At some point you will screw up your life like crazy, like really mess it up to a point you didn’t know was even possible. It will happen more then once in your lifetime too trust me. You are going to want to give up, you are going to want to be alone, or be with friends. But KEEP GOING I promise you it is worth it. This past semester I had one of those royal screw ups , not because I wanted to but because of life changing events that kept happening to me. I chose my emotions over the things I have worked so hard for, but I got through it and I am stronger then ever.

#2. How important is it to move away from home? Extremely

Lately I know a lot of friends that have been getting into it with there parents, whom all of which live at home and are in there twenties. Moving away will help this problem dissolve , it will make you realize what home actually means to you. You start to appreciate the little things and you the things that make you cringe go away. It helps you figure out who you are, how much you can take and how you will handle your life from this moment on.

#3. Debt? Your in college sweetie ( Haha)

Yes, everyone thinks they are in debt because they are in college. But are you making a mess of your credit score? do you have any money left in your account? If you have money to spare and your not in crazy debt take my advice. Travel, invest , learn something you always wanted to. I know for me I’d much rather live a life of debt if it was one I was proud of. If I did the things I always dreamed of, rather then be in debt and have no cool stories to tell. These experiences will change your life.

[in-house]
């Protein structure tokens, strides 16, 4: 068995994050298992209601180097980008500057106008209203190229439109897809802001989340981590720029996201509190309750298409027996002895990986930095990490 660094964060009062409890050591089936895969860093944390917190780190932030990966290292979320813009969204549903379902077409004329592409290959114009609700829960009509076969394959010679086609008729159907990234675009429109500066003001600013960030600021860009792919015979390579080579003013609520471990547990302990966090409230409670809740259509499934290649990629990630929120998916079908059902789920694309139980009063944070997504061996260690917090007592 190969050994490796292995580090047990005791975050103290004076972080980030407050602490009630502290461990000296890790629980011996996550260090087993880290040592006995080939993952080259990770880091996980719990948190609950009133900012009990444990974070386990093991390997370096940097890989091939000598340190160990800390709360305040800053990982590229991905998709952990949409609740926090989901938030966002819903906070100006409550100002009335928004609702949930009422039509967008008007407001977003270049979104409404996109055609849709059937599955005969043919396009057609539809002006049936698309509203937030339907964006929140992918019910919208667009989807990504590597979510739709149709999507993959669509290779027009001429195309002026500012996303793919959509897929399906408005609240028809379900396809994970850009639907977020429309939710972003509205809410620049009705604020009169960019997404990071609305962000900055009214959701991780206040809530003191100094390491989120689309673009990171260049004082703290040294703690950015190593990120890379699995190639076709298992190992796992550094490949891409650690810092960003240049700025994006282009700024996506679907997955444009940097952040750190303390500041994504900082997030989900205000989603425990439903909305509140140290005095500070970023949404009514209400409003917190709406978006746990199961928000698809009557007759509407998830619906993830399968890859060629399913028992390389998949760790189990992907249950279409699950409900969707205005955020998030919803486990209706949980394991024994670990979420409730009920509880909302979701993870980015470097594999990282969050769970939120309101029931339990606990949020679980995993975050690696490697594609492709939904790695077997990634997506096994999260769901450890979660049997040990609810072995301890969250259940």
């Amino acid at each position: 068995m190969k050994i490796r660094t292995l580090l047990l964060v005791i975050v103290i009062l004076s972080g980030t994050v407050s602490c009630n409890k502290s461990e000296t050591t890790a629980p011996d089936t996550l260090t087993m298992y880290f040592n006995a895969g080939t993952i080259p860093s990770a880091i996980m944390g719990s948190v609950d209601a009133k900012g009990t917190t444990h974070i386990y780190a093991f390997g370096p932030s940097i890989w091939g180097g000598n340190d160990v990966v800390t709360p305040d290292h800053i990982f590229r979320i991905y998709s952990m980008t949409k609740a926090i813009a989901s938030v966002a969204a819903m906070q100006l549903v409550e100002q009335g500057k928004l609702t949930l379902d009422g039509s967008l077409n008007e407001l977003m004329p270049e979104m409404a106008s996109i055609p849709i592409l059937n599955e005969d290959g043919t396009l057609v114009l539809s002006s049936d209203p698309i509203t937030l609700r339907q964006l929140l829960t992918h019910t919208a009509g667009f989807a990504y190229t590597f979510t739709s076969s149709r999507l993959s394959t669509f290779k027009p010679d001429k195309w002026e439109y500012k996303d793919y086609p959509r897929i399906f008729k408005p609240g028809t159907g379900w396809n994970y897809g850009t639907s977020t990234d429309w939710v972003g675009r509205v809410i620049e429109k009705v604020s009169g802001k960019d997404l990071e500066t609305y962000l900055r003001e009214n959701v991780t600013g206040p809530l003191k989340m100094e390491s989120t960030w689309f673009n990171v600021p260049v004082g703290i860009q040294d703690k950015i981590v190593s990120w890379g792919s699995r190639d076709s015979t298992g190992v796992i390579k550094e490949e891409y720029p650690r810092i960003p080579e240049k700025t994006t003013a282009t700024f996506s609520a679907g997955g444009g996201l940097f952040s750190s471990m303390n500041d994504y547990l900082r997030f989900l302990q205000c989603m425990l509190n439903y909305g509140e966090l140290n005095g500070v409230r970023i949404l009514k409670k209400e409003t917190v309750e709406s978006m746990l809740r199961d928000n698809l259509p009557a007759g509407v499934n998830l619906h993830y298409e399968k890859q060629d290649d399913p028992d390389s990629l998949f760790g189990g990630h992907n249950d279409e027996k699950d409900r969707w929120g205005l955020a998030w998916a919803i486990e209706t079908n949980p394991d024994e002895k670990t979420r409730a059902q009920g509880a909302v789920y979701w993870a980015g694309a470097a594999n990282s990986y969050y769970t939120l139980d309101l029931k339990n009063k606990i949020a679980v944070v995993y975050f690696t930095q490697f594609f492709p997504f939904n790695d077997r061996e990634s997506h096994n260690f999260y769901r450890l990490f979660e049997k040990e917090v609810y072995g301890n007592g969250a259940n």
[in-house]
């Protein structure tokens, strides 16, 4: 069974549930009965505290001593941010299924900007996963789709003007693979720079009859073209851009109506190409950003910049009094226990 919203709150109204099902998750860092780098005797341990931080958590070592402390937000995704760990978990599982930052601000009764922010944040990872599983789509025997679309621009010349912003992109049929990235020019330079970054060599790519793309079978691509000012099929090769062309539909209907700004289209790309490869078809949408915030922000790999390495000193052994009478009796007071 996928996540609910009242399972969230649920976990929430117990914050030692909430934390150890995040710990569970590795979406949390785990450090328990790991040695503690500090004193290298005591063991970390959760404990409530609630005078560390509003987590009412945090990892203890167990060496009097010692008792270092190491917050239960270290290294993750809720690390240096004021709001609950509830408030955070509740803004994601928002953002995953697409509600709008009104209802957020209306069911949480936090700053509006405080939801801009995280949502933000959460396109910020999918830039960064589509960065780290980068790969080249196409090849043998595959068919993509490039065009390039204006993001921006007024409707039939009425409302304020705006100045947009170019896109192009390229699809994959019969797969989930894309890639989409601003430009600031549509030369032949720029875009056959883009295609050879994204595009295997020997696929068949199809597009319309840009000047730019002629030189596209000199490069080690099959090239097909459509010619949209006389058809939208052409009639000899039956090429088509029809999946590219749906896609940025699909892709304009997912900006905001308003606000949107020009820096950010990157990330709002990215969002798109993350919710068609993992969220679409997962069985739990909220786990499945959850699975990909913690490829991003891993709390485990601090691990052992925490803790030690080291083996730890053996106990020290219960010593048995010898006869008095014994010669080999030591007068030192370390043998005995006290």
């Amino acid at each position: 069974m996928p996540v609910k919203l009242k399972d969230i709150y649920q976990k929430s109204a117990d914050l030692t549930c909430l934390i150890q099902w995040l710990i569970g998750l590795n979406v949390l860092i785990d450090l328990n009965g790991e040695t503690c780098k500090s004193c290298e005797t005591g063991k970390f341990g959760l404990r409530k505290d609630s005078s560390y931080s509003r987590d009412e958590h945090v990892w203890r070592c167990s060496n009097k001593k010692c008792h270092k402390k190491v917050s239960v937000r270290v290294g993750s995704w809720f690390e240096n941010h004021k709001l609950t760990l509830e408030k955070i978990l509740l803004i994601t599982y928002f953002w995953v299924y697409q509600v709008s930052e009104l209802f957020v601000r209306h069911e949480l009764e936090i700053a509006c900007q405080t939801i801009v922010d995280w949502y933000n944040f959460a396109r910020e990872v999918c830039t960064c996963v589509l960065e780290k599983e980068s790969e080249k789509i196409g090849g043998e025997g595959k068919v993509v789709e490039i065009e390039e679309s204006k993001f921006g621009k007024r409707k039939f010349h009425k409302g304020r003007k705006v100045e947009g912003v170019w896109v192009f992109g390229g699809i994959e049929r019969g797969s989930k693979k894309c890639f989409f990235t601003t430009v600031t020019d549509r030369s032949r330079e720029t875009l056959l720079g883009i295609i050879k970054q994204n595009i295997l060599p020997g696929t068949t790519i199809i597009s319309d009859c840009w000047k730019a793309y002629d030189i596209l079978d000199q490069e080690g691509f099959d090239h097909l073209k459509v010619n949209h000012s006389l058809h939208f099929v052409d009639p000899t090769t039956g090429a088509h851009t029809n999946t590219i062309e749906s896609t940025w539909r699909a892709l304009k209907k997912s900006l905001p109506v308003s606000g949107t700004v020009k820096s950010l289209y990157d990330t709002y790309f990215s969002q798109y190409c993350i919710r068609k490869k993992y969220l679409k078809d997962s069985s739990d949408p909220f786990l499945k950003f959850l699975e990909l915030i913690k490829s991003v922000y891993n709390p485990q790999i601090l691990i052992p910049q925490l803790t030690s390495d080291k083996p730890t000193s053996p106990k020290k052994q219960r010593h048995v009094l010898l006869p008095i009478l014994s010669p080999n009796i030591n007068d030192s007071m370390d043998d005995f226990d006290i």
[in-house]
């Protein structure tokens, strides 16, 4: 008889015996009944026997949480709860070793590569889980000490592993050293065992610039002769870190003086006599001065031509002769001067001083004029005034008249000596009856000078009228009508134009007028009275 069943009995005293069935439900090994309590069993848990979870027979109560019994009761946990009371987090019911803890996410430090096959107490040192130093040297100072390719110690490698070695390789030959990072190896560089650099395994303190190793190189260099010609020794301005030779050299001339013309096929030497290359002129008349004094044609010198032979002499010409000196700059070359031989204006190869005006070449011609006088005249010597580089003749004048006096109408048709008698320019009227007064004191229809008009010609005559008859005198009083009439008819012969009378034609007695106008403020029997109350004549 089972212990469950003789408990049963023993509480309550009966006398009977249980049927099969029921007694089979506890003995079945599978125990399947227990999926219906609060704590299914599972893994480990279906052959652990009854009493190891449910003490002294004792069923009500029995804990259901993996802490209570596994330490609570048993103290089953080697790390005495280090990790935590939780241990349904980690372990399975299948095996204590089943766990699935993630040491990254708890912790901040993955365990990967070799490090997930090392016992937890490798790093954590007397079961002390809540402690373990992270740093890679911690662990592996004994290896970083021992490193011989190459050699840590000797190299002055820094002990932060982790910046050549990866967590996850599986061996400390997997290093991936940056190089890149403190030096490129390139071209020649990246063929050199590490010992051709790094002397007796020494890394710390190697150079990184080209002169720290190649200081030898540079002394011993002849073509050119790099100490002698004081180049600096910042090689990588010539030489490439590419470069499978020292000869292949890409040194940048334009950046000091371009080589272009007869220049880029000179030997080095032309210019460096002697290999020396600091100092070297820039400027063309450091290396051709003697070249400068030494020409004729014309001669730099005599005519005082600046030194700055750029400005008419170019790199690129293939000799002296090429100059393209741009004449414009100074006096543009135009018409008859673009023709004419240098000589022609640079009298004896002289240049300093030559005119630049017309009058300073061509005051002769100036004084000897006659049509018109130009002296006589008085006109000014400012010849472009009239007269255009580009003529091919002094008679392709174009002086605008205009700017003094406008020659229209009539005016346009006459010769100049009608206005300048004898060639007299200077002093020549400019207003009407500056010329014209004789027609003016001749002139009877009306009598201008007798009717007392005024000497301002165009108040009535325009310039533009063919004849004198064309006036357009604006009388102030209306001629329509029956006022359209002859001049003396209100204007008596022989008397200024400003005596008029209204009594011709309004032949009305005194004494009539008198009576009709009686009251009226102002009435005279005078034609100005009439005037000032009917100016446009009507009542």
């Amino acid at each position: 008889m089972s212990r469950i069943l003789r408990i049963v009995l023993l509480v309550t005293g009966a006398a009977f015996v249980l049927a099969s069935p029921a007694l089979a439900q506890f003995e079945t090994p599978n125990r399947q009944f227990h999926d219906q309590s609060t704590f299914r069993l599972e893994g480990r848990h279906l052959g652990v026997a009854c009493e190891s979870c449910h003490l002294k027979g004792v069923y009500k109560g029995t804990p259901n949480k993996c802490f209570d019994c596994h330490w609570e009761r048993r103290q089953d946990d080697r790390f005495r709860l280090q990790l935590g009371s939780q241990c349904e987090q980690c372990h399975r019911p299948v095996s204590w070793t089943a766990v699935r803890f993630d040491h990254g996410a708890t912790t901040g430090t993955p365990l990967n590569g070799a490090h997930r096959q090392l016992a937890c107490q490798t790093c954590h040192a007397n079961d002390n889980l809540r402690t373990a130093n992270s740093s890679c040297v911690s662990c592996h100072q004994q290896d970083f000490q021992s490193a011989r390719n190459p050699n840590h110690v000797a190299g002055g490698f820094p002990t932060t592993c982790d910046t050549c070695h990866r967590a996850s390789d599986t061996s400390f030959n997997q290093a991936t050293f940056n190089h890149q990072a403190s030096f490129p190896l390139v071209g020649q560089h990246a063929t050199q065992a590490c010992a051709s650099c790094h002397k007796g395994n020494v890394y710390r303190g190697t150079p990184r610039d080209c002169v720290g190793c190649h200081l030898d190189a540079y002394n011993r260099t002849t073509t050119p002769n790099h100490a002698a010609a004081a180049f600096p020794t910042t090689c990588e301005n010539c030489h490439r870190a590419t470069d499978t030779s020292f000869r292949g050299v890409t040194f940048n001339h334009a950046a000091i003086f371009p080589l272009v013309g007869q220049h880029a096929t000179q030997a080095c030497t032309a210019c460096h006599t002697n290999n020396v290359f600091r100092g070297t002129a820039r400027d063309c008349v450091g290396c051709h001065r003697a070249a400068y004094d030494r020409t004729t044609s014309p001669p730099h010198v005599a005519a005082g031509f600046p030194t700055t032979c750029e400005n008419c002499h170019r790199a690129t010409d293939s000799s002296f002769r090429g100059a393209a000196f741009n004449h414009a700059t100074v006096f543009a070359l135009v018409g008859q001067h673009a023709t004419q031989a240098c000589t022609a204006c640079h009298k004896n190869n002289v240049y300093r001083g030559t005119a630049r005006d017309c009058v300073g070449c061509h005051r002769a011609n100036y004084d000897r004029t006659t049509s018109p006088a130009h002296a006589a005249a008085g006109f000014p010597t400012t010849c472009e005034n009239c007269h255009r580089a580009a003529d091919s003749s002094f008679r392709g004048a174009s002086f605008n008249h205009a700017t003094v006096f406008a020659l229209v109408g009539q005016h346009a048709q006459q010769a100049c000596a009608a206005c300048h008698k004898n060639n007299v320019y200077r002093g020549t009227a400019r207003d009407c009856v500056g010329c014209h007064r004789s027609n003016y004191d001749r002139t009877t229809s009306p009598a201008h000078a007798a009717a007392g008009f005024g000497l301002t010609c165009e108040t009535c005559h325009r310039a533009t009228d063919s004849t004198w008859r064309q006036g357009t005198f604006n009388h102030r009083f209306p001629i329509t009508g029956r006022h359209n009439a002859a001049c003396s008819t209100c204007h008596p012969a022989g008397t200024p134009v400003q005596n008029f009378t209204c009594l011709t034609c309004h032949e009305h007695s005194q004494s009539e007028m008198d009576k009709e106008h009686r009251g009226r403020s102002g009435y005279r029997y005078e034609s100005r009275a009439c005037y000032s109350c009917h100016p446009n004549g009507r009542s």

#5.What do you like? What don’t you like?

I know for me I landed my dream job , which I was working hard at everyday to realize it wasn’t what I wanted. Test things out before committing to it for life. You will try new food in your life, change your favorite drink or flowers a million and one times . This is what makes your twenties , you need to learn who you are , what you love and what you hate more then anything in this world. Let go of what others think and be you! You will realize nothing else matters if your not truly happy.

Lastly #6. Learn who is really there for you

Man did I have trouble over this past year with this. At this point in your life so much stuff changes you go to college, you graduate, move, different jobs, have kids (maybe) the normal things people do. Sometimes your friends from high school will not continue to follow you through the motions of life , and that is really hard to be ok with sometimes. But you will make so many new friends, join new circles and start networking. It’s kinda like that movie bridesmaids, yes we’ve all seen it , if you haven’t watch it you’ll love it. She gets all of her bridesmaids together some old and some new and they don’t clash. Her maid of honor feels like she’s changed because of the new people she’s around but that’s not the case she just found more things she enjoys. People will come and go through your life, just remember you can’t force anyone to stay nor would you want them to if you have to force them.